Sharp eyes on the part of the debtor spotted the unapplied suspense balance, and diligence on the part of his attorney, saved one homeowner $27,000.
Mortgage payments during Chapter 13
During his Chapter 13 case, the borrower continued to make monthly payments on his mortgage. But the loan servicer for Bank of America dumped payments into a “suspense account” rather than apply them to the loan balance.
And when it came time to refinance the loan and exit bankruptcy, the servicer “forgot” it was holding a pot of money, unapplied. Some drone in the servicer’s operation sent a payoff demand to escrow for the principal amount, without crediting the suspense account balance. At the close of the refinance, the inflated demand was paid.
But thanks to relatively new bankruptcy rules, the borrower was getting monthly statements during the bankruptcy that showed the suspense balance. He spotted the thousands of dollars in the suspense account. Understandably, he howled.
Getting suspense balance applied
But howling wasn’t enough. When letters to the servicer got no response, a two prong attack got the servicer’s attention, and ultimately, the money returned.
The Consumer Finance Protection Bureau accepts complaints online against mortgage lenders and their servicers. A complaint was lodged, and CFPB forwarded it to the servicer.
In the bankruptcy court, debtor’s attorney got a court order for the servicer to produce its records on the loan.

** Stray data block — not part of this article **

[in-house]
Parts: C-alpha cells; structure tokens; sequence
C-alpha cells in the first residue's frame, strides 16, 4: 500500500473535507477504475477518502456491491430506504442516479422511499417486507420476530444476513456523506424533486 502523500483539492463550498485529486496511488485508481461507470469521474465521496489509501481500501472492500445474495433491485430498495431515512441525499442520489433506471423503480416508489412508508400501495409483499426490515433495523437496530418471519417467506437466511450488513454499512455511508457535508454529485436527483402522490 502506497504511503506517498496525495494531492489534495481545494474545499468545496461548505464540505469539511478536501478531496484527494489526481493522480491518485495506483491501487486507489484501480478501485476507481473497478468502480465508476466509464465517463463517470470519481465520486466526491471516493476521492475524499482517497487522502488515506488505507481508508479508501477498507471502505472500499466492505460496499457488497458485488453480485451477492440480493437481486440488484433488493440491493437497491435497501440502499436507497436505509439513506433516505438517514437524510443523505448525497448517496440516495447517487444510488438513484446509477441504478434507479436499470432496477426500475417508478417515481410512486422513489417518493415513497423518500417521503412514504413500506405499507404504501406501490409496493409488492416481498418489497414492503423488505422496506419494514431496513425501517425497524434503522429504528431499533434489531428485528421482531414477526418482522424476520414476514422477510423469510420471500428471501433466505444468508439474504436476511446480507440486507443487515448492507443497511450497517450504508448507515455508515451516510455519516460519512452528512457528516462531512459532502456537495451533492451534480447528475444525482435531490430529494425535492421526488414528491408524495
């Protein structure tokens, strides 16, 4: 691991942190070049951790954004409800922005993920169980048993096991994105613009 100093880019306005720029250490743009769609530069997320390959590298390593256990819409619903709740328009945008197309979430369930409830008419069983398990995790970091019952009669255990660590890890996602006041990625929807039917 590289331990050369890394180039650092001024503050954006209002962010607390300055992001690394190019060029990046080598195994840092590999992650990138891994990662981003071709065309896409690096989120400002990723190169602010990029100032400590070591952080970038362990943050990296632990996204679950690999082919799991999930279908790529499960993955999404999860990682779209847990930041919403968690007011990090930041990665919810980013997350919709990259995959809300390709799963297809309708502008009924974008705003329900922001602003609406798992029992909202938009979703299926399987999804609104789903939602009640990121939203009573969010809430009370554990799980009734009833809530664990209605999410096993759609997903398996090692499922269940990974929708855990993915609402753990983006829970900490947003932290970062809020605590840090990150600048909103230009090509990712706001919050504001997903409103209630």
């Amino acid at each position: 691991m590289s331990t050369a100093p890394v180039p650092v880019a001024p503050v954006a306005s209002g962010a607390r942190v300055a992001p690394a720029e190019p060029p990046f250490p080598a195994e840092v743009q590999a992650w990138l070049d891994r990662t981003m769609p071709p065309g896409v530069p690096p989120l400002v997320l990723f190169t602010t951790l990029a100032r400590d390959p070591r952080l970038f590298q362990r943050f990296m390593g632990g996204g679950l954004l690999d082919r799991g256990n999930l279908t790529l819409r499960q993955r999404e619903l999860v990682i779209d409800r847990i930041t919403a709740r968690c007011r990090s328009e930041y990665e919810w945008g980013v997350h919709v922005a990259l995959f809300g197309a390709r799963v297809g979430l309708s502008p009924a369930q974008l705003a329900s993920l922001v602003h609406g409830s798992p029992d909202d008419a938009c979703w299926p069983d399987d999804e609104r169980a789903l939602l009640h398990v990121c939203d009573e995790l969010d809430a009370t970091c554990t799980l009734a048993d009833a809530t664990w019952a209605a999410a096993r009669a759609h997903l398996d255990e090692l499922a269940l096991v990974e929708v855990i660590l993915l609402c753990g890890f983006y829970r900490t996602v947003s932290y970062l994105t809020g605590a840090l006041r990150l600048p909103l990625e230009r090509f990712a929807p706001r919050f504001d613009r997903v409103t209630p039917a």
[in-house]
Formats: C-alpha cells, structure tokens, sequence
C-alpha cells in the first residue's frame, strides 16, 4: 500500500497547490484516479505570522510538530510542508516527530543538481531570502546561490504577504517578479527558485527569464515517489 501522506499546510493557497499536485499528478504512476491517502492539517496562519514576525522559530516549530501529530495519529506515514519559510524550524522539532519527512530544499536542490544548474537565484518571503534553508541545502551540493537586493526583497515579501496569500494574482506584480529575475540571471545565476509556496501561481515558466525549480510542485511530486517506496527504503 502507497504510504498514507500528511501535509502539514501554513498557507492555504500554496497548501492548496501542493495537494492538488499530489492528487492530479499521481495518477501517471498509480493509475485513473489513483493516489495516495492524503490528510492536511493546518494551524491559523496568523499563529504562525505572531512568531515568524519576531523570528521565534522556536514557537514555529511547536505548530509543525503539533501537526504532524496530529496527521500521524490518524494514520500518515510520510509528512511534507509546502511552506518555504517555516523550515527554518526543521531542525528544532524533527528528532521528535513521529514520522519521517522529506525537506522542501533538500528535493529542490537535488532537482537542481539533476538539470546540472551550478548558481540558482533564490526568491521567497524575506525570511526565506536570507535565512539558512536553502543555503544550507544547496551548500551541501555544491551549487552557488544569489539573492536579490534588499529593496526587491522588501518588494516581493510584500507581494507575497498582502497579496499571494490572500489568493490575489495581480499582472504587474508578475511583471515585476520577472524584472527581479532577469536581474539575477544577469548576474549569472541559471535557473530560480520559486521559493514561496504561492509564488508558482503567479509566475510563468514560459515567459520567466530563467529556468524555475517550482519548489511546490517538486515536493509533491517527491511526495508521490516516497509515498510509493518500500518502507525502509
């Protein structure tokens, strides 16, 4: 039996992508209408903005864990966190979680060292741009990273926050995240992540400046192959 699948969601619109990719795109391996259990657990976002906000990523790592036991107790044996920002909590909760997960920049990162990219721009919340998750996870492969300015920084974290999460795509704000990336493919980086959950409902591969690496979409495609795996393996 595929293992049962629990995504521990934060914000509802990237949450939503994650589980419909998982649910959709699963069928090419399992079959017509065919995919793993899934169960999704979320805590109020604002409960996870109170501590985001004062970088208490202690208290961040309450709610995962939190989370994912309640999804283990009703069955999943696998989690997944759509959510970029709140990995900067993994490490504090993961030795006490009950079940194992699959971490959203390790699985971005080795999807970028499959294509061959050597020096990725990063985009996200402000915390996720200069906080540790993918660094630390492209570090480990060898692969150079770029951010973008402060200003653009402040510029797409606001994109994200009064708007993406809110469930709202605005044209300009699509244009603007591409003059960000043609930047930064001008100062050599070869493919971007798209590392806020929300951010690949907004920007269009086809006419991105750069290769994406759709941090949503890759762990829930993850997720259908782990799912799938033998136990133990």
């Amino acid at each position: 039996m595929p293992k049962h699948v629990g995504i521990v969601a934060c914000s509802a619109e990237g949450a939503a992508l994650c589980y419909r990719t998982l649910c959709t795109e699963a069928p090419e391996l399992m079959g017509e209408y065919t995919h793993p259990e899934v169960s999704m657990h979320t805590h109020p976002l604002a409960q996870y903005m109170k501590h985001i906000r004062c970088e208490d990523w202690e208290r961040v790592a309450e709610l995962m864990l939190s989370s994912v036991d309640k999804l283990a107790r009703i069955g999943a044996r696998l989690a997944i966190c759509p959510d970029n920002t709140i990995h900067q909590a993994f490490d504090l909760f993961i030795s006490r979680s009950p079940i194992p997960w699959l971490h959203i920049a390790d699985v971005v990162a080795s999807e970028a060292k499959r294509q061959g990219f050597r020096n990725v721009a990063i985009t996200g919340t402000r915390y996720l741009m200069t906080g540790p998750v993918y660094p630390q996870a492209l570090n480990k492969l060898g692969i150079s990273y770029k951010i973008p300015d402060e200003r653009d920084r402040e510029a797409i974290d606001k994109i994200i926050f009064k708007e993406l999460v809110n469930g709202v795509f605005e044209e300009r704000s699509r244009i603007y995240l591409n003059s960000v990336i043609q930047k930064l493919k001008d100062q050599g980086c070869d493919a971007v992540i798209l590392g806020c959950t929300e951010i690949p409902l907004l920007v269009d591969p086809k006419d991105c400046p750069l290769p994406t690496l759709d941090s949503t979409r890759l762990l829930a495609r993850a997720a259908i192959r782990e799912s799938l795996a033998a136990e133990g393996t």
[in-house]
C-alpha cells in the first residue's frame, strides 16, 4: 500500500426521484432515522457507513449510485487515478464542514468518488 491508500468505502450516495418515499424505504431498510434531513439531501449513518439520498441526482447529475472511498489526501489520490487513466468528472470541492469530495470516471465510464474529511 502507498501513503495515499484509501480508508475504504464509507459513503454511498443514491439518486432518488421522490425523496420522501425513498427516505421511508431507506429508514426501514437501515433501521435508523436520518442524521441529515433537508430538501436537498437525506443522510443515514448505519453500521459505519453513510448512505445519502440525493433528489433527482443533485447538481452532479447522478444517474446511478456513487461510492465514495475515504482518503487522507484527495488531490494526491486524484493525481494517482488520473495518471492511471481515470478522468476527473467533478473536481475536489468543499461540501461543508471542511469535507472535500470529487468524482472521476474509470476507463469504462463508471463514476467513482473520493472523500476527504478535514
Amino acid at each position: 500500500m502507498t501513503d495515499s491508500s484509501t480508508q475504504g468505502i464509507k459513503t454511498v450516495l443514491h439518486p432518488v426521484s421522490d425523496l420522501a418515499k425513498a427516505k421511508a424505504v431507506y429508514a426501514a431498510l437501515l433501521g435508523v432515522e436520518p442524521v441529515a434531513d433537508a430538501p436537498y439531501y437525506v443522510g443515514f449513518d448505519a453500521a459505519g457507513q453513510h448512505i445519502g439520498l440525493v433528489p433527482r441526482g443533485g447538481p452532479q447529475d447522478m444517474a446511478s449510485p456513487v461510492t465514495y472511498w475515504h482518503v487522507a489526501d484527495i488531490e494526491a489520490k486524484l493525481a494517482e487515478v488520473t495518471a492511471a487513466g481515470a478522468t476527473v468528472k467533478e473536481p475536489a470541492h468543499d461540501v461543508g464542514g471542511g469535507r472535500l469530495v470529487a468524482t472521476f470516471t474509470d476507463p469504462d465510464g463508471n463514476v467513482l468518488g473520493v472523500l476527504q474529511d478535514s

I’m not sure which strategy was the one that made the difference, but the borrower got his money back and the servicer paid the attorney’s fees incurred trying to correct the servicer’s “mistake”.
Law requires prompt crediting of payments
Federal Regulation Z provides that no servicers shall fail to promptly credit payments received. If a payment is less than a full monthly payment, it may be held in a suspense account. Once the funds in the suspense account equal a monthly payment, those funds must be credited to the loan. 12 CFR 1026.36(c)(1).
The regulation further requires that funds in a suspense account appear on the monthly statement.
The Bankruptcy Code also addresses servicing failures in Section 524(i), making willful failure to properly credit payments received “under a plan” a violation of the discharge, if the failure causes “material injury”.
Two points stand out for me, beyond the general “servicers are lousy at loan servicing“:
- The monthly mortgage statement that included a line for funds in the suspense account contained the evidence of the problem.
- This servicer was not motivated to address the issue until significant pressure from outside institutions (CFBPB and the bankruptcy court) made inquiries.
Be prepared to exercise your rights.